As you enter the next few months of closeness and containment, think about how it feels for you. Do you welcome this time of year? Or dread the closed in feeling and inability to spend more time outdoors? Do you relish the foods that we are drawn to now, or wish for the fruits of spring and summer? Take note of your feelings, make a list, mental or written, of what brings you back into balance, and then plan for these things to be a regular part of your life. You will find yourself looking forward to the part of day you have opened up to yourself, and will find yourself re-gaining balance.
Namaste.

Ann Christy Dybvik

Ann needs to spend outside time daily as well as keep a soy candle burning in the evenings as she reads. She welcomes any feedback from readers on their own rituals for keeping themselves balanced. Feel free to email me at: anndbvk@gmail.com with your comments and ideas!

Finding Mindfulness

In yoga, we are often counseled to “practice mindfulness” as a way to quiet the clutter in our heads. This clutter often takes the form of constant wandering thoughts and may include self-criticism, blame, worry, judgement, and past or future events. As these emotions swirl around in our minds, they preoccupy us to the extent that we forget to see what is here and now. In fact, we call these thoughts “monkey mind” since they move around so fast and so often! The trouble is, when monkey mind is present, it removes us from enjoying and discovering wherever we happen to be. Rather than connecting with the present, we often move into automatic pilot. This automatic mode quickly causes us to feel dull and disconnected… not a good way to spend our time.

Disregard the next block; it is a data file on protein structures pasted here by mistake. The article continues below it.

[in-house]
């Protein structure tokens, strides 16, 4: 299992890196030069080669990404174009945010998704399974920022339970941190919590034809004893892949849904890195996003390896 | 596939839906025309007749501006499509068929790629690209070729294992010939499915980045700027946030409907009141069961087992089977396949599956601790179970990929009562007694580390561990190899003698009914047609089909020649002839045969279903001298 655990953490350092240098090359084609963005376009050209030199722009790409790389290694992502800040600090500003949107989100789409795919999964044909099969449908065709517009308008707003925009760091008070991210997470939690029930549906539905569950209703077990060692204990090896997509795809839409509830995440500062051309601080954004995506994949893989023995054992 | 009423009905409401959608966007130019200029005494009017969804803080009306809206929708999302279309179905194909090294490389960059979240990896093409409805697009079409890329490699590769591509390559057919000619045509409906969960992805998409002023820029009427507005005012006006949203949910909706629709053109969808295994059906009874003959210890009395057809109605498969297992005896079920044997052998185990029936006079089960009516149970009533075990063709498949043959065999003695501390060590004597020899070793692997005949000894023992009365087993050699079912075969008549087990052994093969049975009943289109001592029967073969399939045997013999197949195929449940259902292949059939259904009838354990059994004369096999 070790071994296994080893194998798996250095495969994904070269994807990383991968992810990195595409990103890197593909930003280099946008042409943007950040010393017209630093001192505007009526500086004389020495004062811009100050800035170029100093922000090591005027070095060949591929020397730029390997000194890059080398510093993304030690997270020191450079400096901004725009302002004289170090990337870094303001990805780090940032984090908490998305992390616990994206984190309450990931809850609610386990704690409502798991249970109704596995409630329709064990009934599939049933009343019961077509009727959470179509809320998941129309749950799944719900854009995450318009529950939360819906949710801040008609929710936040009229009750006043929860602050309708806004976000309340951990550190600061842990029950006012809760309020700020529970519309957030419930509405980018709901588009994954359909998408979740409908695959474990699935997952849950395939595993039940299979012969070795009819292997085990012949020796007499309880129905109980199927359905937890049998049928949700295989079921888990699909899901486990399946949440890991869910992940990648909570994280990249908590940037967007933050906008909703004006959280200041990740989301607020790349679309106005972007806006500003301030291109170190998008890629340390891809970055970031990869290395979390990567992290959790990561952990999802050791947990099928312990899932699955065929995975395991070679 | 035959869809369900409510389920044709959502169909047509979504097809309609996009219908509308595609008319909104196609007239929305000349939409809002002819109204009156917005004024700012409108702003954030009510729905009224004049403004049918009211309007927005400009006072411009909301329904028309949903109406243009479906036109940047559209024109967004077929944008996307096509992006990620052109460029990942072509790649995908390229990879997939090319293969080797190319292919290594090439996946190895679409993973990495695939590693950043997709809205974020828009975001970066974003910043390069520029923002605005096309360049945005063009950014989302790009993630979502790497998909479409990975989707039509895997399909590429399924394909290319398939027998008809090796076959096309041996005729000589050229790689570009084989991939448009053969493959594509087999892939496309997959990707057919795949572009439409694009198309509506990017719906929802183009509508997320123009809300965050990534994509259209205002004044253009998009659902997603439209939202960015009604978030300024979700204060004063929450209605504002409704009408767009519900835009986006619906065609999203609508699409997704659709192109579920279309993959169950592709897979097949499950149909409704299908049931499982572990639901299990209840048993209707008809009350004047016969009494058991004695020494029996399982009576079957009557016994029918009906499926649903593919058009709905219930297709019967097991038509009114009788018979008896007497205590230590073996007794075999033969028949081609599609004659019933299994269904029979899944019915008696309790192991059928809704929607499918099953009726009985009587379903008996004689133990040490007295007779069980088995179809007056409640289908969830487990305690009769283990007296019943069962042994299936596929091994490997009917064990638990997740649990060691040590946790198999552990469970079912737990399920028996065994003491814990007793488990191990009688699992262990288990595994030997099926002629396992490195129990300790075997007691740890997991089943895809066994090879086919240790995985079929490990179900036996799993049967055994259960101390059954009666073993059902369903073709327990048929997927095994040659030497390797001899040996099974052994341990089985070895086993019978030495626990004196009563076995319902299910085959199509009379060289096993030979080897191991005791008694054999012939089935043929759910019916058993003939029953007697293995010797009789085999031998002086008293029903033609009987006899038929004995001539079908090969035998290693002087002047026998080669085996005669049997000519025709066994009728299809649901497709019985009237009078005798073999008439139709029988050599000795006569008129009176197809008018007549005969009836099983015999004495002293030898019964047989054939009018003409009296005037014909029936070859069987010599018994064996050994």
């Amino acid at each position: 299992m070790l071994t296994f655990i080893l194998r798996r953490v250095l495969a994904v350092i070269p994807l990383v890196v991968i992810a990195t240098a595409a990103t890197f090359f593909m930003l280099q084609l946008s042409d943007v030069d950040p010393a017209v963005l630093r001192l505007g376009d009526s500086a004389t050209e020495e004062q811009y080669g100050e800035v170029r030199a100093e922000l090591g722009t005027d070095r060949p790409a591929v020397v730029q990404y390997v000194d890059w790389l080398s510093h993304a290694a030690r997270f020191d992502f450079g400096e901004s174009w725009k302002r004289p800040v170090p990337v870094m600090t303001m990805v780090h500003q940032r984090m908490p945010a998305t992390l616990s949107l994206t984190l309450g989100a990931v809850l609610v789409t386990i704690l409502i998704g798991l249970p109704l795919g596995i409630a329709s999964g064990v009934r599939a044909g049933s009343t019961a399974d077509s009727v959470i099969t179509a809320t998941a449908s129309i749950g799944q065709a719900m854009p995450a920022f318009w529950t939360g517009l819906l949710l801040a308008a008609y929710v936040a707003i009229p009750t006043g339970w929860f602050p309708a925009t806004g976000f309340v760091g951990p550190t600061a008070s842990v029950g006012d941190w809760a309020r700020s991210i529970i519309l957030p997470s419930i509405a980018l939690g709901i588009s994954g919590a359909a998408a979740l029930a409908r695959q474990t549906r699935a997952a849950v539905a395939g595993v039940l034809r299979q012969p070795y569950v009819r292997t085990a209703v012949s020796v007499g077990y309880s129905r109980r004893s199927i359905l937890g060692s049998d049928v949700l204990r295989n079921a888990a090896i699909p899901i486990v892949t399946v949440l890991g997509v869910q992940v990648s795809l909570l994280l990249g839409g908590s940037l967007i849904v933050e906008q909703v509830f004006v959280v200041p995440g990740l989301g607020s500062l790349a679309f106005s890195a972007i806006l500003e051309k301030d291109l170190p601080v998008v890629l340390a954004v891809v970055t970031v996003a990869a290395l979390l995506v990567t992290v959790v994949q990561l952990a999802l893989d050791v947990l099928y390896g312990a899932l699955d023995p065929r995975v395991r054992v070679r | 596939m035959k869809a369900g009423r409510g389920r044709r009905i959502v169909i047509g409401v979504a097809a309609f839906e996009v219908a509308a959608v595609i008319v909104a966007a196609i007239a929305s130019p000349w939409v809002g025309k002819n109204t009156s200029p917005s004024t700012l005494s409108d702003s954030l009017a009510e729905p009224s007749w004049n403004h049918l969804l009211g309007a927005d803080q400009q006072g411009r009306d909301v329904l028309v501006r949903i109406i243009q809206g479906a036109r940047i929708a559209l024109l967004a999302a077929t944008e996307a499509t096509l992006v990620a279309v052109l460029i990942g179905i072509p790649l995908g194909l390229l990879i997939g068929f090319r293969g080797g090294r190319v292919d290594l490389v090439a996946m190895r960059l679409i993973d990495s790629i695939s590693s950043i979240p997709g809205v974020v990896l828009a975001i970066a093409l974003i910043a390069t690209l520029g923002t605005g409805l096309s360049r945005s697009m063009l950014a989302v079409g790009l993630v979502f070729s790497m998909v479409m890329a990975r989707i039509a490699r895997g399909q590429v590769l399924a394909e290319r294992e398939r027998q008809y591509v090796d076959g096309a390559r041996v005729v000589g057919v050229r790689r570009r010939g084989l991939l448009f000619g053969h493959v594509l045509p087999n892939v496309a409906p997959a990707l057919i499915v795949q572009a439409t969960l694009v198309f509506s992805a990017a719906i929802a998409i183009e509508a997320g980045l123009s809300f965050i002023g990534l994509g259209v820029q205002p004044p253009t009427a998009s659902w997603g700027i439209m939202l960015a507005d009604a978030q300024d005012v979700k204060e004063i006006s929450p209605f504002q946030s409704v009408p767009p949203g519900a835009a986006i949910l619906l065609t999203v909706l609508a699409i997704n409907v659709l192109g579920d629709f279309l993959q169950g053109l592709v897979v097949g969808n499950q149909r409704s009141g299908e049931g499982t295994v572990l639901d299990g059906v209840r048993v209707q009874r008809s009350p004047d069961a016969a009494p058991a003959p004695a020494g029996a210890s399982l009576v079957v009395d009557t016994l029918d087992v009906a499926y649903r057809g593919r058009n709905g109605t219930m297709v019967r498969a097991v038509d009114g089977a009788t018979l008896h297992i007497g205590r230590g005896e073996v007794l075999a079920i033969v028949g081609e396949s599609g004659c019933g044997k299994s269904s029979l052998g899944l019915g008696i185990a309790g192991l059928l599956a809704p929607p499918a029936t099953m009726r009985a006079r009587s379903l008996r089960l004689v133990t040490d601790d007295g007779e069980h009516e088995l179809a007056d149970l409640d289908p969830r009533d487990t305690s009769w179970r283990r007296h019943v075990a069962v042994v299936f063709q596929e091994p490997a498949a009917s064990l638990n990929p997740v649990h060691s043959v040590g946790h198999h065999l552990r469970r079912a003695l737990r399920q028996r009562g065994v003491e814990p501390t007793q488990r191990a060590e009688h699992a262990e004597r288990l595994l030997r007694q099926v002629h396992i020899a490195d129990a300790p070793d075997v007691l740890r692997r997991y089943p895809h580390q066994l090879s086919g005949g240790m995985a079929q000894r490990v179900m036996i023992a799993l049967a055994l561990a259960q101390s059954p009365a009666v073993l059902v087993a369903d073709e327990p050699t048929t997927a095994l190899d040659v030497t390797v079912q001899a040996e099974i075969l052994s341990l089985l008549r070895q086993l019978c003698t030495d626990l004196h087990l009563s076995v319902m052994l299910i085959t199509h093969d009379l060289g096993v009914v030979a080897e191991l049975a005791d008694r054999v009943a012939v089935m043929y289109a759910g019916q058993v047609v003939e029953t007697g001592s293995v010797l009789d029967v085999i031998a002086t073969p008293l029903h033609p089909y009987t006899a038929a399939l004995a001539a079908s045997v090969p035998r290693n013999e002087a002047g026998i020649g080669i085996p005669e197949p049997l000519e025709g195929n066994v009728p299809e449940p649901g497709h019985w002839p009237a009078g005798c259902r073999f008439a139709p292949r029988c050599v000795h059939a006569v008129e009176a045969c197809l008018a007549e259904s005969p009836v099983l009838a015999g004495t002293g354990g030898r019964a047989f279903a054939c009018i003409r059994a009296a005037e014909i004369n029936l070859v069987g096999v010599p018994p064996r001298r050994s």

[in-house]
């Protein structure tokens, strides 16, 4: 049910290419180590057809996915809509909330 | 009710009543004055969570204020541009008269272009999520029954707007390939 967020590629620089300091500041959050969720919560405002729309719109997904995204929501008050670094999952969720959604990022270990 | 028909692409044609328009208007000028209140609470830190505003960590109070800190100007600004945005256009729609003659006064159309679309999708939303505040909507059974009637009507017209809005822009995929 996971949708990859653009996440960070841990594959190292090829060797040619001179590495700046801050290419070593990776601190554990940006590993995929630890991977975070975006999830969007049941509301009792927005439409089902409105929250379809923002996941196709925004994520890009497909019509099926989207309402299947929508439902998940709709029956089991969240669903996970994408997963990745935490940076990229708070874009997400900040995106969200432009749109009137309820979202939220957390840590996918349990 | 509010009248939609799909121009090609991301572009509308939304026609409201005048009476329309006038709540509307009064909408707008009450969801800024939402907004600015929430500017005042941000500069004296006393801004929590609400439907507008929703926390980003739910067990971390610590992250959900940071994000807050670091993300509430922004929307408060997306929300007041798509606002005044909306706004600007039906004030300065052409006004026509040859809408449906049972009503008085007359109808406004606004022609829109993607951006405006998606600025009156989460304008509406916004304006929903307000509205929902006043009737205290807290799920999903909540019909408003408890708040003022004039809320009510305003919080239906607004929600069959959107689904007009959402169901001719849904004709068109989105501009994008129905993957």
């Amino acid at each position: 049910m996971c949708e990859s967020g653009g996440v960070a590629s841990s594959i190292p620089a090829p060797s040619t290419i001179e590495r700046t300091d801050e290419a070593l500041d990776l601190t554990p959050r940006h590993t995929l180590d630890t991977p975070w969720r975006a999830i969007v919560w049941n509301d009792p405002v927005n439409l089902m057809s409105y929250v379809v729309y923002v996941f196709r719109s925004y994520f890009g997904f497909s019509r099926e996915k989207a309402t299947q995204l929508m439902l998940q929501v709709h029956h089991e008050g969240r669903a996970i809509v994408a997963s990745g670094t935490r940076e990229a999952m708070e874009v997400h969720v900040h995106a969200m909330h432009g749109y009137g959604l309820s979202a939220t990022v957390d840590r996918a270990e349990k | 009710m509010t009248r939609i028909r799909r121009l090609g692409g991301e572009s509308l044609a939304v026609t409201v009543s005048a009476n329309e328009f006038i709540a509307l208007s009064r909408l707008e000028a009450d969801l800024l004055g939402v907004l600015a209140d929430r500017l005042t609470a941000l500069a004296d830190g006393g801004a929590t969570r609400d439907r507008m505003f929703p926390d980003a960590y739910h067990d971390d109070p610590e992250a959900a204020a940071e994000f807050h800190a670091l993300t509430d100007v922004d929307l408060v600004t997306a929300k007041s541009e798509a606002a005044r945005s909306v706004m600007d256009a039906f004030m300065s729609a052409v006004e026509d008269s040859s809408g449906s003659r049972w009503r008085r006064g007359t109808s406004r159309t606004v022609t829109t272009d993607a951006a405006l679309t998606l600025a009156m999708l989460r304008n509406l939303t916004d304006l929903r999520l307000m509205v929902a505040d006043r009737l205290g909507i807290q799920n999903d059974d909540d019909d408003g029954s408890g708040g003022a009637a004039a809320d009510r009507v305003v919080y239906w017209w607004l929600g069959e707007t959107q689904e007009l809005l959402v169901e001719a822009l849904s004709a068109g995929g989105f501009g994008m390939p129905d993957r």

In a warm, welcoming yoga studio such as Heartwork, moving into present awareness is much easier to do. The studio is quiet, calm, and dedicated to our practice. We are there to focus on our breath and poses. Mindfulness becomes more of a challenge when we leave this inviting space and face the reality of daily responsibilities. How do we develop mindfulness in our increasingly demanding world, where jobs expect us to multi-task and our personal lives are so tuned into technology we continually feel “on” and powerless to let go.